Behind the Scenes, Cat News, Product Reviews & More!
Behind the Scenes, Cat News, Product Reviews & More!
After a bad weekend, I called Benny's vet first thing on Monday morning. I was surprised, they had a diagnosis! It completely stumped me, but it totally made sense.
Benny has a liver shunt.
I never suspected liver issues. Benny's blood work had come back normal during this ordeal. He wasn't showing any signs of struggling to use the litterbox, or having other digestive complaints. He wasn't throwing up.
There are two types of symptoms that liver shunt cats suffer from- neurological and digestive. Neurological? Yes! It makes complete sense why he was suffering his odd symptoms- altered mental states, behavioral issues, drooling, shaking, seizing, blindness, deafness, and paralysis.
The liver controls bringing in blood from the system, cleansing it, and pumping it back out. When they have a shunt, it acts like a bypass, letting toxins escape back into the system. Its not uncommon for many of these toxins to enter into the brain, thus affecting their functions. Benny was very lucky that he was only affected neurologically, and the vet told me this happens when the system reacts negatively to the excess ammonia, that comes with unbroken down proteins.
So, cats with liver & kidney disorders don't properly break down proteins found in regular cat food. Cat food is typically high in proteins, between 30-40% is most common. Cats suffering from these issues should have as few proteins as possible, along with a drug that acts as a laxative, basically it bonds to the proteins, making it easier for them to digest and pass.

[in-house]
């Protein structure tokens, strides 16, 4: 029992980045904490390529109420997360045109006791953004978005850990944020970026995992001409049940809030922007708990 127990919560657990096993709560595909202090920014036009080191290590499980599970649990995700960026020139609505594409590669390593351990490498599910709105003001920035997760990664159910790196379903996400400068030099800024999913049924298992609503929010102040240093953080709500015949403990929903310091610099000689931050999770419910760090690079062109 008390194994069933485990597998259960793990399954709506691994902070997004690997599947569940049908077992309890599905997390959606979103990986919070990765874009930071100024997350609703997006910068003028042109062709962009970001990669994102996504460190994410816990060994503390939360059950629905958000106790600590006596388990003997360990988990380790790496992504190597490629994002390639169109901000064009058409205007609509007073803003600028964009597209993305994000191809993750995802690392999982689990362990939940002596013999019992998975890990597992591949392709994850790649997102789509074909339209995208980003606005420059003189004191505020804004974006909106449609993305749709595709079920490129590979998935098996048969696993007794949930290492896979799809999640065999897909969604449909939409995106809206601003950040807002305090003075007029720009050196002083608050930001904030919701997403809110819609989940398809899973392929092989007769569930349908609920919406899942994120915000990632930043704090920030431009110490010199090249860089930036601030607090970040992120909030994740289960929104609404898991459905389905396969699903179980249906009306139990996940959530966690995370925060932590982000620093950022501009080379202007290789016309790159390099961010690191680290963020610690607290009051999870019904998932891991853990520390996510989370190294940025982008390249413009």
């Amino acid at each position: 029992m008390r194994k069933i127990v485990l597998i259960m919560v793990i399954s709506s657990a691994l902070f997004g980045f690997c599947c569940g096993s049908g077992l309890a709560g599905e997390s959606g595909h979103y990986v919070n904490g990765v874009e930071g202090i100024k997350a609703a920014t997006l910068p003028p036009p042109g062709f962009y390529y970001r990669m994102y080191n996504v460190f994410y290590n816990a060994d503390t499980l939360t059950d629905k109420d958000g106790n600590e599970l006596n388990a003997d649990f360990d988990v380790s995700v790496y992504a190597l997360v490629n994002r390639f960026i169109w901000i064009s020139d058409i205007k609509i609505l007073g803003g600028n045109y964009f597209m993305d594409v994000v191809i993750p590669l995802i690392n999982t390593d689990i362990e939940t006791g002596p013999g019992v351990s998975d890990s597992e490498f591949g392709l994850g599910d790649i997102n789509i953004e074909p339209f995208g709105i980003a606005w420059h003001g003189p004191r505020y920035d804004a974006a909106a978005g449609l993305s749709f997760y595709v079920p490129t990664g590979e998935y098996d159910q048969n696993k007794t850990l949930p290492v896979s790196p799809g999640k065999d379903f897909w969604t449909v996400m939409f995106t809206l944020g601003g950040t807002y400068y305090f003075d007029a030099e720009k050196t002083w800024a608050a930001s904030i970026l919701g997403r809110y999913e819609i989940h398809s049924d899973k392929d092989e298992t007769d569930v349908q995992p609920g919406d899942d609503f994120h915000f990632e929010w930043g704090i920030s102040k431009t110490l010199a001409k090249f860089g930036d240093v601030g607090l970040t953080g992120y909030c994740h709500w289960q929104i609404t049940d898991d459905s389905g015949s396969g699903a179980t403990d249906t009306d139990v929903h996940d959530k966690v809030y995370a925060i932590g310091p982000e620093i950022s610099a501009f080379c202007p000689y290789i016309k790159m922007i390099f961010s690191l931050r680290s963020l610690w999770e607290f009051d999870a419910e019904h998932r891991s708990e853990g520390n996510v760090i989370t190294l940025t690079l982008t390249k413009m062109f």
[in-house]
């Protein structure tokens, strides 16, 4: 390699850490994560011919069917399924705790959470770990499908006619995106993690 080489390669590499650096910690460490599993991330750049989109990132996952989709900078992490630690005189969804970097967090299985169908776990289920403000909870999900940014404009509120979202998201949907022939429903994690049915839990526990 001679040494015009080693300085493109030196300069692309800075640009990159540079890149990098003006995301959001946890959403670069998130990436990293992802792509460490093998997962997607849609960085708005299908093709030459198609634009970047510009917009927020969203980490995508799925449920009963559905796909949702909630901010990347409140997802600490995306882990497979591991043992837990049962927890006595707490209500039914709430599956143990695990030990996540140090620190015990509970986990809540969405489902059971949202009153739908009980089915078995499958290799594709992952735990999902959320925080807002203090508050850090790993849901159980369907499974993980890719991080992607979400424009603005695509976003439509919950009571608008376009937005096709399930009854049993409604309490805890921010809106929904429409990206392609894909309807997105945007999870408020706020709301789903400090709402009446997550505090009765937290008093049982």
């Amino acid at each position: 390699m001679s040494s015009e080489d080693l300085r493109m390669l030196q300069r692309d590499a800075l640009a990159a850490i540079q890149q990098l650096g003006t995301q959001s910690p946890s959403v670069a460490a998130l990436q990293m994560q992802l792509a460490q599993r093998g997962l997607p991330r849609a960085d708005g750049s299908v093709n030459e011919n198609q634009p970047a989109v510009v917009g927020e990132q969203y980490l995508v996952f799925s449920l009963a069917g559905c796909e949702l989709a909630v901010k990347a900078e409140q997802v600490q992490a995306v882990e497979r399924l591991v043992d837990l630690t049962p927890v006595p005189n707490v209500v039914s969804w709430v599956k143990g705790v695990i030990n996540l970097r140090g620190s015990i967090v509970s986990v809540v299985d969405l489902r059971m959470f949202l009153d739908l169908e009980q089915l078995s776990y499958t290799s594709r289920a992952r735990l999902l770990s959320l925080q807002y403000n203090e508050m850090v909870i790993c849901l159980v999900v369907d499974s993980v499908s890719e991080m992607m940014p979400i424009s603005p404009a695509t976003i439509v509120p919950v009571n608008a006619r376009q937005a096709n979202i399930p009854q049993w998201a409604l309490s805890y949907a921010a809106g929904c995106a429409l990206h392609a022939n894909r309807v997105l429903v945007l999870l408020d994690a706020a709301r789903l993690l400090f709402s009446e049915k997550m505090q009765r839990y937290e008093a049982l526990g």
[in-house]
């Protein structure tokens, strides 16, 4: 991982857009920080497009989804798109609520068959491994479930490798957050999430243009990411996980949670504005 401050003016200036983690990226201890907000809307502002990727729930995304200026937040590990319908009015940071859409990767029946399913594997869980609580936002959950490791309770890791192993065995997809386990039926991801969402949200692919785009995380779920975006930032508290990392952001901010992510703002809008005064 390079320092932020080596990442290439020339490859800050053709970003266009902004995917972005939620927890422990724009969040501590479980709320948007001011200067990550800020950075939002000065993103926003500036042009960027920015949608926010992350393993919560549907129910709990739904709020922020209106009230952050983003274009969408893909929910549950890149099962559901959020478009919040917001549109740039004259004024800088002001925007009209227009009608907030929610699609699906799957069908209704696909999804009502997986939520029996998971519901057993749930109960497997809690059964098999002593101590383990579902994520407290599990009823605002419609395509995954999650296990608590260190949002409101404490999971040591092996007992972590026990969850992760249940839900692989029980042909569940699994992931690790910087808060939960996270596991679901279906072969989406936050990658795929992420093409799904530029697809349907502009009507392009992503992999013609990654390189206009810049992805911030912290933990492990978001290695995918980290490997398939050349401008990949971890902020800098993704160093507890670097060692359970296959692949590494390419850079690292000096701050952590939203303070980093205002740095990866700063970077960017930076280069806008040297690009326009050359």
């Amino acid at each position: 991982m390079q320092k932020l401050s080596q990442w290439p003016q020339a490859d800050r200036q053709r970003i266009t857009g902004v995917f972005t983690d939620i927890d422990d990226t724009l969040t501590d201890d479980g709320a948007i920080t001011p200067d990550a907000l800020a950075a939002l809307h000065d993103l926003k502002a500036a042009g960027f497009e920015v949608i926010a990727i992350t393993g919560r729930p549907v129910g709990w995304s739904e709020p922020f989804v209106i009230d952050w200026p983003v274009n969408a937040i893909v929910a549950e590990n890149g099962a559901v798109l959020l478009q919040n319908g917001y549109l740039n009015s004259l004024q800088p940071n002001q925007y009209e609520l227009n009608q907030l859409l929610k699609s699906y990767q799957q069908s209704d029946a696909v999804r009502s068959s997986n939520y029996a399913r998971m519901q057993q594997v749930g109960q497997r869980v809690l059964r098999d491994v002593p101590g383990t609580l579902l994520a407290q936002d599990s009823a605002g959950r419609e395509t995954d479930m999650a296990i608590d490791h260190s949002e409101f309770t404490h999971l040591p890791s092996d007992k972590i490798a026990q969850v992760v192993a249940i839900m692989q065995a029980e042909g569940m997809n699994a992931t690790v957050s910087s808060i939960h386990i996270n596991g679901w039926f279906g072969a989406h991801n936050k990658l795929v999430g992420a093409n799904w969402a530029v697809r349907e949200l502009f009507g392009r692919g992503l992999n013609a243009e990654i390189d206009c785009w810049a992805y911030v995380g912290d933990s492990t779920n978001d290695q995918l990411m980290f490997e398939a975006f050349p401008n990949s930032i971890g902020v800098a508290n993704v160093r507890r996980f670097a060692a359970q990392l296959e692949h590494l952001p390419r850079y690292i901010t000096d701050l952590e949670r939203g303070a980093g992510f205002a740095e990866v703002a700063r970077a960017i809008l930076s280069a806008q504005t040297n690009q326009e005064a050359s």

There are two types of treatments for liver shunts.
1) First is to run a series of tests and then operate on the shunt. Depending on the cat's condition, it can be extremely risky, and not all survive. You have to stabilize them before surgery, and they can suffer from complications post-surgery.
2) The other option is controlling the condition with a low protein diet and drugs. If the cat is seriously ill and suffer from digestive problems, they will need to be on antibiotics to help take the toxins out of the blood. Others may be milder (like Benny's) and only need a laxative with their low protein food.
We are going with the latter, and will be controlling his diet. Benny will need to eat smaller meals of the Hill's Prescription Diet l/d Liver Care Chicken Flavor Dry Cat Food. I also bought special wet food to give with the dry food- Royal Canin Veterinary Diet Renal Support D Morsels in Gravy Canned Cat Food. I will give an update on how the food and laxative is working for him in the coming days.
Its been two days now since he's had any issues, and he has only been getting a little bit of wet food at a time, and this morning I was able to start him on Lactulose, the laxative the vet prescribed. I really had absolutely no clue that his food was causing him so many troubles. I should have been able to put two and two together, and it was the only part I ignored. It wasn't too long after he had a hearty meal, did he start showing symptoms of a problem. It would start with drooling, and if he ate a lot, would move into that strange altered state, and it might progress to shaking and possibly a seizure.
The last seizure was really scary, I saw signs that he was starting to press his head against objects. I thought at first he was blind and just running into things, but it didn't seem right. If you ever see your cat press its head against anything for more than a moment, VET ASAP.
Here are some links to very helpful liver shunt articles-
The other tell tale sign of potential liver problems in cats, is the presence of copper colored eyes. It means they have an excess of copper in their system, and they're more prone to liver problems. I never knew this either, and I really appreciate my observant vet!
The prognosis of cats diagnosed with liver shunts vary. Some are mild enough to recover from with a simple change of diet, while others need life saving surgery. Liver shunt cats can lead a full life, and its really hard to say if their life will be short or long. Some survive months after diagnosis, some live a very long time with proper care.